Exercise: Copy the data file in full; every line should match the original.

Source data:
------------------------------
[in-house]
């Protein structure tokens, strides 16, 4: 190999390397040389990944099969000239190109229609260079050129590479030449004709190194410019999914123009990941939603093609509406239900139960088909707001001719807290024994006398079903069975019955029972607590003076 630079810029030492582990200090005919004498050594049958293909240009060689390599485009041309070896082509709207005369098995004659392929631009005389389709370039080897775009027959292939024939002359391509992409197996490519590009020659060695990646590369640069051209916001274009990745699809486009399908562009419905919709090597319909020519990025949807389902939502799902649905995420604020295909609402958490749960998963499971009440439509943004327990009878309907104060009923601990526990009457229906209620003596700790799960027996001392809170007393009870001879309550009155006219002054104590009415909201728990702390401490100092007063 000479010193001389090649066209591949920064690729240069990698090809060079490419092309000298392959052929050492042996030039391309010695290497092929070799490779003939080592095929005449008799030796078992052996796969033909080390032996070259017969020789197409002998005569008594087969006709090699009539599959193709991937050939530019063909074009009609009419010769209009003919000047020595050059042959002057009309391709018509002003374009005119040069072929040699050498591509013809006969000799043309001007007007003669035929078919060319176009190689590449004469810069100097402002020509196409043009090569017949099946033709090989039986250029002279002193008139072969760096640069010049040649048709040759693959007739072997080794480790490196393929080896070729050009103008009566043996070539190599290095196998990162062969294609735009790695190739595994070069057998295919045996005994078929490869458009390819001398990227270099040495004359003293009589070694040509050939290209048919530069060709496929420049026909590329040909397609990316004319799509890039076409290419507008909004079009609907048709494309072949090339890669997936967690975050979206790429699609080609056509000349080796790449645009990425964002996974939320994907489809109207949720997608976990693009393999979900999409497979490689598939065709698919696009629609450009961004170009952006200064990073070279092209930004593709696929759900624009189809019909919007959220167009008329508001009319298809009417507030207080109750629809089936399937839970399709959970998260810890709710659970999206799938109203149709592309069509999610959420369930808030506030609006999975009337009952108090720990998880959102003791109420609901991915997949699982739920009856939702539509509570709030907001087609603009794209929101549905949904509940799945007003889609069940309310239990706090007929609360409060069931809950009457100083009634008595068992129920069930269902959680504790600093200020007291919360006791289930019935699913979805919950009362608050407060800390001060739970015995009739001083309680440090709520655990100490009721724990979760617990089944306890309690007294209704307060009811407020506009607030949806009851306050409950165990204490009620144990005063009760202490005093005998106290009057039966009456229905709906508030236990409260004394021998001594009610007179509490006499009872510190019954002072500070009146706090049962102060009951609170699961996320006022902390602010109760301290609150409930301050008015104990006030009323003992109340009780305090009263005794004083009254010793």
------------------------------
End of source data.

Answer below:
[in-house]
């Protein structure tokens, strides 16, 4: 190999390397040389990944099969000239190109229609260079050129590479030449004709190194410019999914123009990941939603093609509406239900139960088909707001001719807290024994006398079903069975019955029972607590003076 630079810029030492582990200090005919004498050594049958293909240009060689390599485009041309070896082509709207005369098995004659392929631009005389389709370039080897775009027959292939024939002359391509992409197996490519590009020659060695990646590369640069051209916001274009990745699809486009399908562009419905919709090597319909020519990025949807389902939502799902649905995420604020295909609402958490749960998963499971009440439509943004327990009878309907104060009923601990526990009457229906209620003596700790799960027996001392809170007393009870001879309550009155006219002054104590009415909201728990702390401490100092007063 000479010193001389090649066209591949920064690729240069990698090809060079490419092309000298392959052929050492042996030039391309010695290497092929070799490779003939080592095929005449008799030796078992052996796969033909080390032996070259017969020789197409002998005569008594087969006709090699009539599959193709991937050939530019063909074009009609009419010769209009003919000047020595050059042959002057009309391709018509002003374009005119040069072929040699050498591509013809006969000799043309001007007007003669035929078919060319176009190689590449004469810069100097402002020509196409043009090569017949099946033709090989039986250029002279002193008139072969760096640069010049040649048709040759693959007739072997080794480790490196393929080896070729050009103008009566043996070539190599290095196998990162062969294609735009790695190739595994070069057998295919045996005994078929490869458009390819001398990227270099040495004359003293009589070694040509050939290209048919530069060709496929420049026909590329040909397609990316004319799509890039076409290419507008909004079009609907048709494309072949090339890669997936967690975050979206790429699609080609056509000349080796790449645009990425964002996974939320994907489809109207949720997608976990693009393999979900999409497979490689598939065709698919696009629609450009961004170009952006200064990073070279092209930004593709696929759900624009189809019909919007959220167009008329508001009319298809009417507030207080109750629809089936399937839970399709959970998260810890709710659970999206799938109203149709592309069509999610959420369930808030506030609006999975009337009952108090720990998880959102003791109420609901991915997949699982739920009856939702539509509570709030907001087609603009794209929101549905949904509940799945007003889609069940309310239990706090007929609360409060069931809950009457100083009634008595068992129920069930269902959680504790600093200020007291919360006791289930019935699913979805919950009362608050407060800390001060739970015995009739001083309680440090709520655990100490009721724990979760617990089944306890309690007294209704307060009811407020506009607030949806009851306050409950165990204490009620144990005063009760202490005093005998106290009057039966009456229905709906508030236990409260004394021998001594009610007179509490006499009872510190019954002072500070009146706090049962102060009951609170699961996320006022902390602010109760301290609150409930301050008015104990006030009323003992109340009780305090009263005794004083009254010793």